Harmful Effects: Exposure to Ozone leads to respiratory problems, impaired lung function, local or systemic inflammation, cardiovascular disease, and cancer in human beings.
Ozone Acceptable levels: upto 100 mg/m3

7. Carbon Monoxide (CO)

CO is a colourless, non-irritant, odourless and tasteless toxic gas. It is produced by the incomplete combustion of carbonaceous fuels such as wood, petrol, coal, natural gas and kerosene. It is emitted by motor vehicles, heating and cooking appliances, and cigarette smoke.
Indoor Sources: Emissions from faulty, incorrectly installed, poorly maintained or ventilated cooking or heating appliances, fireplaces and tobacco smoking. Incomplete oxidation during combustion may cause high concentrations of carbon monoxide in indoor air.
Harmful Effects: Since carbon monoxide limits oxygen to the body, it causes headaches, lethargic conditions, blurred vision, lack of oxygen to the brain, and abnormalities in the heart.
Carbon Monoxide Acceptable levels: upto 35 mg/m3

Acceptable Indoor Air Quality Audit Parameters


Acceptable levels:
20°C to 25°C (Excellent)

Relative Humidity

Acceptable levels:
30% to 60%

Carbon Dioxide

Acceptable levels:
upto ~ 800 ppm

PM 2.5

Acceptable levels:
upto 25 μg/m3

PM 10

Acceptable levels:
upto 50 μg/m3


Acceptable levels:
upto 0.1 mg/m3


Acceptable levels:
upto 100 μg/m3

Carbon Monoxide

Acceptable levels:
upto 35 mg/m3
* References for Acceptable Levels – WHO, OSHA, ASHRAE, IAQ Management Group, Hong Kong
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Know Your Home Air

Gas heating systems, leaking chimneys, fire places emits carbon monoxide, nitrogen dioxide and other harmful pollutants. Plastics and common household cleaners, paints, paint thinner often placed under the kitchen sink, release Volatile Organic Compounds (VOCs), when used and stored. Overheating of non-stick cookware releases toxic fumes. Pesticides we use in and around the home also release various chemical and semi-volatile compounds.


Harmful effects
Carbon monoxide causes headache, dizziness and fatigue. These often cause eye, nose, and throat irritation, nausea, and can also damage the liver, kidney, and central nervous system. Fine particles are produced during all kinds of combustion which lead to acute and chronic effects to respiratory and cardiovascular systems.

Pet dander and hair, carpet, rugs, upholstery furniture are main source of dust mites, fungus, and bacteria. A dirty filter of air conditioners acts as a reservoir for dirt, dust and other airborne contaminants that are continuously circulated back into your breathing air. Secondhand smoke from cigarettes, other tobacco products and mosquito coil emits VOC’s and formaldehyde and various particulate matters. CO2 released from our lungs is exhaled in the air which pollutes the air if the place is too crowded or there is less ventilation.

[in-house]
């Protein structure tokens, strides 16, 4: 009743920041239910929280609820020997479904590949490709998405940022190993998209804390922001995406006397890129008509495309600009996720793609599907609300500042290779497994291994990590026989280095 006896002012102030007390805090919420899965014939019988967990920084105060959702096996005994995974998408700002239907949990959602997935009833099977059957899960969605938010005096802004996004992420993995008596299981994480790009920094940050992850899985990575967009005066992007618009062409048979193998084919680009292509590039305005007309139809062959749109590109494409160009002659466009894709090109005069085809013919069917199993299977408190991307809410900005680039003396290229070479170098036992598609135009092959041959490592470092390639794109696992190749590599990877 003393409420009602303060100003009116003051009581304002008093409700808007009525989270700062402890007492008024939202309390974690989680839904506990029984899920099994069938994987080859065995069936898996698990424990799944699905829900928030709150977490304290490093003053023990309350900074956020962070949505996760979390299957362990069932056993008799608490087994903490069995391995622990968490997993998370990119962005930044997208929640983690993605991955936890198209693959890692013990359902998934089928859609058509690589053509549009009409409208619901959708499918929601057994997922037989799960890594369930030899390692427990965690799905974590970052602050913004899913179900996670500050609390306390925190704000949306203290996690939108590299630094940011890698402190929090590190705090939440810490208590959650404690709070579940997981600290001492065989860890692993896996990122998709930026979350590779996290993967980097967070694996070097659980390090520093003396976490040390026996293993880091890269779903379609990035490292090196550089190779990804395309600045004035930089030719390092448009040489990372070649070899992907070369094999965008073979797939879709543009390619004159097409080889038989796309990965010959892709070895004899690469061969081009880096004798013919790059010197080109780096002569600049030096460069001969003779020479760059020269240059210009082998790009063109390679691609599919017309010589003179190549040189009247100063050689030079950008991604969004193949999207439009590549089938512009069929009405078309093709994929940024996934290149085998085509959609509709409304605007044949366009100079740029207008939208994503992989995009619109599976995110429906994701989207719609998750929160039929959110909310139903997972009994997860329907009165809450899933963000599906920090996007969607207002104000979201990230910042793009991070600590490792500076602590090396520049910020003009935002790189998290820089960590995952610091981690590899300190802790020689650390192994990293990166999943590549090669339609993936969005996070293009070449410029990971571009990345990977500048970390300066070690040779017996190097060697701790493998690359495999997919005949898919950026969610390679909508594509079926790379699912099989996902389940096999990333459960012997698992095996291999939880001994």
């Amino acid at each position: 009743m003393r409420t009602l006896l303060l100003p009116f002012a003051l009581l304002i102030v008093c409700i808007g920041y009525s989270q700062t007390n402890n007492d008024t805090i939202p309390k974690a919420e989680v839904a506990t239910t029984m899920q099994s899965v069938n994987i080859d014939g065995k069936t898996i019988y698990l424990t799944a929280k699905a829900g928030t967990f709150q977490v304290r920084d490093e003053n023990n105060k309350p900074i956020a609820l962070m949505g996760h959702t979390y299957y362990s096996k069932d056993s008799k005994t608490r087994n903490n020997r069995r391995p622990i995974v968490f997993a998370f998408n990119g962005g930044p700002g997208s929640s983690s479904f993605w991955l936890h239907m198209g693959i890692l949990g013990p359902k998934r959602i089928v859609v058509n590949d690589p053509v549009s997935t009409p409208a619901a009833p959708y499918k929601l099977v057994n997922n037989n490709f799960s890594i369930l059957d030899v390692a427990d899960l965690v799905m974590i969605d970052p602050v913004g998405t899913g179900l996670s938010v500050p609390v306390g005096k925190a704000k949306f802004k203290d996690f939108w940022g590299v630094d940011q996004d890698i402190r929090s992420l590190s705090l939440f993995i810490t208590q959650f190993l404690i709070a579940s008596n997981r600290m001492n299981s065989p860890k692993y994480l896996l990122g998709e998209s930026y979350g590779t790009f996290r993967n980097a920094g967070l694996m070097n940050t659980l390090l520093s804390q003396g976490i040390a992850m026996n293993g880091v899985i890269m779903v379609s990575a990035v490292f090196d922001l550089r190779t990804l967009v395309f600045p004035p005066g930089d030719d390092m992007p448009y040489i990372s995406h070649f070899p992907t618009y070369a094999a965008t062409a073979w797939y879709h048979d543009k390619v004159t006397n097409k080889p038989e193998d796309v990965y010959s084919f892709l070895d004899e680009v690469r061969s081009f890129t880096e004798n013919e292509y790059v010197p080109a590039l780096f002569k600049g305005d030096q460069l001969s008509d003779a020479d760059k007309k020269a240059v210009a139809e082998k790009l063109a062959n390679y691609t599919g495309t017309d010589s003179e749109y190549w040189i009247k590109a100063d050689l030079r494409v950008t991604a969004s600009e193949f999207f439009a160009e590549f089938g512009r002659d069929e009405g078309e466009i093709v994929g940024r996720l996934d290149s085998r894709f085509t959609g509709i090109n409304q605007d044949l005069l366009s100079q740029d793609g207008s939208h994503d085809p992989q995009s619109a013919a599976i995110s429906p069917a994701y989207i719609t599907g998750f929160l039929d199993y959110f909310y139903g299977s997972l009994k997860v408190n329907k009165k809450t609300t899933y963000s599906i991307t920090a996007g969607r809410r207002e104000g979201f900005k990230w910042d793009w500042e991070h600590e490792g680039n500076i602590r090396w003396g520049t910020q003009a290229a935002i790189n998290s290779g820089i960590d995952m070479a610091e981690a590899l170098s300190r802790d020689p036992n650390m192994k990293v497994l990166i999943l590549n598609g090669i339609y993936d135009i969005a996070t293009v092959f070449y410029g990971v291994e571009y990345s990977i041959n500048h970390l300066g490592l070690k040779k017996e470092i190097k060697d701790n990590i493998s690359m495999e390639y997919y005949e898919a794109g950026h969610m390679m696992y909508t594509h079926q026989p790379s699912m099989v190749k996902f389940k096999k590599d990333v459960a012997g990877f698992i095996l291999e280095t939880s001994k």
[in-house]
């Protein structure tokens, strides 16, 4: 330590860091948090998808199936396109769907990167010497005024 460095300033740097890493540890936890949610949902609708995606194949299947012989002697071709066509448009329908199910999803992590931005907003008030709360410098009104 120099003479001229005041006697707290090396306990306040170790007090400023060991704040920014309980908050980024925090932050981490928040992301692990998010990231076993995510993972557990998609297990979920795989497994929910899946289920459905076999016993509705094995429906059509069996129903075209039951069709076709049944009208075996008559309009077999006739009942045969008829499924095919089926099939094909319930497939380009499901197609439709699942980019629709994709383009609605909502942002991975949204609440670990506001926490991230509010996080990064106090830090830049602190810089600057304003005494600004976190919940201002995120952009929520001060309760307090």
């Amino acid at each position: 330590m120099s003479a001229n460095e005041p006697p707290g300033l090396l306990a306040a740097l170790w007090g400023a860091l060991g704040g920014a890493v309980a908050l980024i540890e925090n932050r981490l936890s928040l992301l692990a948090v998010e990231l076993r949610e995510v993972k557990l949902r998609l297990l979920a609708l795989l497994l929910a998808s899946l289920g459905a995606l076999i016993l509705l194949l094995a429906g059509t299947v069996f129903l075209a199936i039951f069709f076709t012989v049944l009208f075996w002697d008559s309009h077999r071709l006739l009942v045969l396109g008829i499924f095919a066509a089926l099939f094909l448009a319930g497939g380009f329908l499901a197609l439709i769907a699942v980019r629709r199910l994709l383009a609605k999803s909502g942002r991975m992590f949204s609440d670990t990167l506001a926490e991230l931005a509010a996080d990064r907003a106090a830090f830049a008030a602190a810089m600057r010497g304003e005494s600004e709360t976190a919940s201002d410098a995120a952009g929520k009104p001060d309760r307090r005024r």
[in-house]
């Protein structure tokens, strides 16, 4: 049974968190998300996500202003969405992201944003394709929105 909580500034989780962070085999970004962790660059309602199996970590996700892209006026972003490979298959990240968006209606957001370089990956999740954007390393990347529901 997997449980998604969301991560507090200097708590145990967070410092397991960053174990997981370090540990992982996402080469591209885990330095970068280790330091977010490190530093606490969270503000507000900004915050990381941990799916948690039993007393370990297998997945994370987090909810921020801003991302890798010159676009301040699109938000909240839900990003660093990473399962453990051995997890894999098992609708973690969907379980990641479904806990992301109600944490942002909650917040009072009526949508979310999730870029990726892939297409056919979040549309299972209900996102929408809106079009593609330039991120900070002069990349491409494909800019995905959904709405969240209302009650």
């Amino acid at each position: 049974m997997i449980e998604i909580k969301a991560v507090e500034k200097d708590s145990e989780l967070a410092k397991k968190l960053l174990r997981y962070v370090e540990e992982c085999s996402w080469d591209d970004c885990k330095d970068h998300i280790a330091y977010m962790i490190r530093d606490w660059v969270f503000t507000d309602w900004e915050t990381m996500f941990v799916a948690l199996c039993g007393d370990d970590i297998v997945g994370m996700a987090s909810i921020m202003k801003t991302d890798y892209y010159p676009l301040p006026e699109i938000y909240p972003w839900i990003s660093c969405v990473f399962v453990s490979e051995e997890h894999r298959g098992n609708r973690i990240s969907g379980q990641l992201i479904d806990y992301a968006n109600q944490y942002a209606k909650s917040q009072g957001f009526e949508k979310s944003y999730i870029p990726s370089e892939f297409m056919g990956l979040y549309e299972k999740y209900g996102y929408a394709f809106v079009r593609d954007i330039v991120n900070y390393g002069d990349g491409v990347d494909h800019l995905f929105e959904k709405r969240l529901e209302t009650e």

Harmful effects
All these can trigger coughing, nosebleeds, shortness of breath, dry mouth, vomiting,
digestive tract problems, depression, allergy and asthma attacks, and other respiratory illness.

Shower, faucets and other water sources are main cause of humidity and mold. Bathroom cleaners and personal care products like toothpaste, soaps, facial tissues, detergent, fabric softeners, air fresheners, deodorizers, hair sprays, disinfectants, are full of VOC’s and chemicals which emits harmful pollutants.


Harmful effects
Mold can cause allergic reactions, asthma and other respiratory ailments. VOC’s and toxic chemicals released in the bathroom can causes eye, nose, and throat irritation, nausea and respiratory problems. All these products release harmful pollutants while they are used also when they are stored.

A bedroom contains many sources of indoor air pollution. Mattress, pillow and blankets, soft toys, are the reservoirs of dust mites, fungi and bacteria. Furniture, carpets, paints and beauty product like hairspray, nail polishes, perfumes, deodorants etc off gas VOC, formaldehyde and toxic gases into the air.


Harmful effects
These pollutants make the air unhealthy which leads to allergy, asthma attacks, dizziness, headache, fatigue and other respiratory ailments.

Second-hand smoke
Second hand Smoke is a mixture of the smoke given off by the burning of tobacco products, such as cigarettes, cigars or pipes and the smoke exhaled by smokers. Secondhand smoke is also called environmental tobacco smoke (ETS). Passive smoking can lead to coughing, excess phlegm, and chest discomfort. NCI (National Cancer Institute) also notes that spontaneous abortion (miscarriage), cervical cancer, sudden infant death syndrome, low birth weight, nasal sinus cancer, decreased lung function, exacerbation of cystic fibrosis, and negative cognitive and behavioral effects in children have been linked to ETS. Secondhand smoke exposure commonly occurs indoors, particularly in homes and cars. Secondhand smoke can move between rooms of a home and between apartment units.

Guest Bathroom

Central heating and cooling systems and humidification devices
The air filter in your HVAC system is the front line of defense against poor indoor air quality. A typical central heating and cooling system circulates over 1,000 cubic feet per minute of air through the filter. This means the entire air volume in your house passes through the filter multiple times every day. A dirty filter, however, can actually make indoor air quality worse by acting as a reservoir for dirt, dust and other airborne contaminants that are continuously circulated back into your breathing air. In addition to driving up your utility bill, a clogged air filter will allow all that dust and debris that should be filtered out to be re-circulated back into your home. This can cause chronic allergies and especially be dangerous for people with asthma or other respiratory conditions.